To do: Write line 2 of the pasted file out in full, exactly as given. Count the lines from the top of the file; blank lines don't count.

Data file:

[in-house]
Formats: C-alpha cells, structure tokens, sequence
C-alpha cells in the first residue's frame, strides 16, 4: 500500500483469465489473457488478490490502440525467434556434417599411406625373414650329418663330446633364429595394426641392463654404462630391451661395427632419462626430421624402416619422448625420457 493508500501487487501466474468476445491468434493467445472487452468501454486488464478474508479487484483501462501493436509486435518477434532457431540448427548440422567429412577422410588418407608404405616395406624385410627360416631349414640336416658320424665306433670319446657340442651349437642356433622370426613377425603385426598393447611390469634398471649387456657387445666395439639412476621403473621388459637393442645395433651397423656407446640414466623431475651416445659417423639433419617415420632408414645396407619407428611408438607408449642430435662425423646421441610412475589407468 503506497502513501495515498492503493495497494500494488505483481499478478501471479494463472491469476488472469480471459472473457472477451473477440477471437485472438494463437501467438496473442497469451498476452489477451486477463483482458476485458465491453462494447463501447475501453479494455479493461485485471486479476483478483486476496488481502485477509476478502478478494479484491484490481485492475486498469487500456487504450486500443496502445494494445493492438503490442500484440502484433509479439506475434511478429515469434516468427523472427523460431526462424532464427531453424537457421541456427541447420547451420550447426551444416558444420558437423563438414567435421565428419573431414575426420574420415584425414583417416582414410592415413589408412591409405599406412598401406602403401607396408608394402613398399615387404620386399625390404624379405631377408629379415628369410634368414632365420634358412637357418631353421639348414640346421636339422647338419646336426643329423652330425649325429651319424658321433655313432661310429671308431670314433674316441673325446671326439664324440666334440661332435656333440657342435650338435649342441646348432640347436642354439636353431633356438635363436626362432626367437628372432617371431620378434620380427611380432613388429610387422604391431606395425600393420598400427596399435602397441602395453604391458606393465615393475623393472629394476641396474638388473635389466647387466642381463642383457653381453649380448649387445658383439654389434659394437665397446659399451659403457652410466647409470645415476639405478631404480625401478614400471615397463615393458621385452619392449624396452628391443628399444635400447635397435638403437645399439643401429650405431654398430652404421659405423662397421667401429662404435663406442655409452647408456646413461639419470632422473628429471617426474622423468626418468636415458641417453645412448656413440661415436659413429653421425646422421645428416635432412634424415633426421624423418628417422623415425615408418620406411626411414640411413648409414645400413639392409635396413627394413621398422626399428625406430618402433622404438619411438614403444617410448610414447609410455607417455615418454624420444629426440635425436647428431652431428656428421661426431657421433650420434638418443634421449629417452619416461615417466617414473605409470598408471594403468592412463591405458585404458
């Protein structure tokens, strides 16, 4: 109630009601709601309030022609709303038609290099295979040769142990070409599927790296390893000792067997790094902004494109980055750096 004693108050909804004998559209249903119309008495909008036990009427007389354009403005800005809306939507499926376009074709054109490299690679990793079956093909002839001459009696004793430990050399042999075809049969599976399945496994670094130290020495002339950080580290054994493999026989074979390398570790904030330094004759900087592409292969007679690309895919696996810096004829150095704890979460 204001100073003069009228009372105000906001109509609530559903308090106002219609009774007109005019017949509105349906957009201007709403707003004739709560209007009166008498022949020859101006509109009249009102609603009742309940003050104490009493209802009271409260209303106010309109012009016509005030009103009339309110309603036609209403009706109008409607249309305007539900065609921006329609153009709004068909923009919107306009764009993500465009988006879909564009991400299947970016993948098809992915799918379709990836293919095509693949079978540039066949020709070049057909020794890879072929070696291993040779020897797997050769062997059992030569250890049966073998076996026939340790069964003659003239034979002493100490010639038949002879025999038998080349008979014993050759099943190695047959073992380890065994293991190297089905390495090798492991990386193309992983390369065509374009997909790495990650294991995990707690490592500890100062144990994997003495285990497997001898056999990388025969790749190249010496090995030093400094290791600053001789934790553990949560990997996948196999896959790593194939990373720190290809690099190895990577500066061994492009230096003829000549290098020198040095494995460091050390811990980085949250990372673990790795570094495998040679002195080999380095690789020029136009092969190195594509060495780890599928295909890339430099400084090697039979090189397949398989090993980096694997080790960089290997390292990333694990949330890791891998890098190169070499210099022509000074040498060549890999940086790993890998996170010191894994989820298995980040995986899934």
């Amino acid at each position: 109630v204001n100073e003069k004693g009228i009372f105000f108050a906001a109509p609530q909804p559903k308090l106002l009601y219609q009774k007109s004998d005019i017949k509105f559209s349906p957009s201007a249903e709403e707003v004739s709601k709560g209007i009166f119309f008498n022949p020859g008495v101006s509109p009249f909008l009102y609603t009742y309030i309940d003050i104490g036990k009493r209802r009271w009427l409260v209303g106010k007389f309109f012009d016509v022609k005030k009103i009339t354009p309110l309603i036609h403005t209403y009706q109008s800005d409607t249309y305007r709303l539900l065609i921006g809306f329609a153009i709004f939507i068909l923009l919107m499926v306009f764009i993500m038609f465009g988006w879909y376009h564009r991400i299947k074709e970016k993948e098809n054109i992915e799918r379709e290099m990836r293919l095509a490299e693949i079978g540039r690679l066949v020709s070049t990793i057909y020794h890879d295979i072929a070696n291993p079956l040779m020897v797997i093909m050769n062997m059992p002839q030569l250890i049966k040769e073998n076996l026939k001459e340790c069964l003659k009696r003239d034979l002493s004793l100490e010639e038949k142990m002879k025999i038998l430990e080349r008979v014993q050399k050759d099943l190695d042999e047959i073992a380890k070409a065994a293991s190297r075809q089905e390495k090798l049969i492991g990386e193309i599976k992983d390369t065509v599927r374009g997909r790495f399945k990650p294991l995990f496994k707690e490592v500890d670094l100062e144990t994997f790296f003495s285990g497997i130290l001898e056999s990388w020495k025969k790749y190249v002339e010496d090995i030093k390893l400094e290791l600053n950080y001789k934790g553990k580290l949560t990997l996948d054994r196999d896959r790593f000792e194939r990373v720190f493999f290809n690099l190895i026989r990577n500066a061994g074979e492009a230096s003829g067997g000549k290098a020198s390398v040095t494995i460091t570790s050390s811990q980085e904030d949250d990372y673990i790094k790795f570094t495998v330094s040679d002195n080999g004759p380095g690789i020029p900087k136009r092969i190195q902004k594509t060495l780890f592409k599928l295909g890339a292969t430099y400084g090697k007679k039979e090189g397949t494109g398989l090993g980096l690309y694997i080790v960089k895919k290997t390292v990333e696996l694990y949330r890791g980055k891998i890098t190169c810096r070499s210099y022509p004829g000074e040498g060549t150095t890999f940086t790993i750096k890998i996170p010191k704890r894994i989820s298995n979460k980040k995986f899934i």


Formats: C-alpha cells, structure tokens, sequence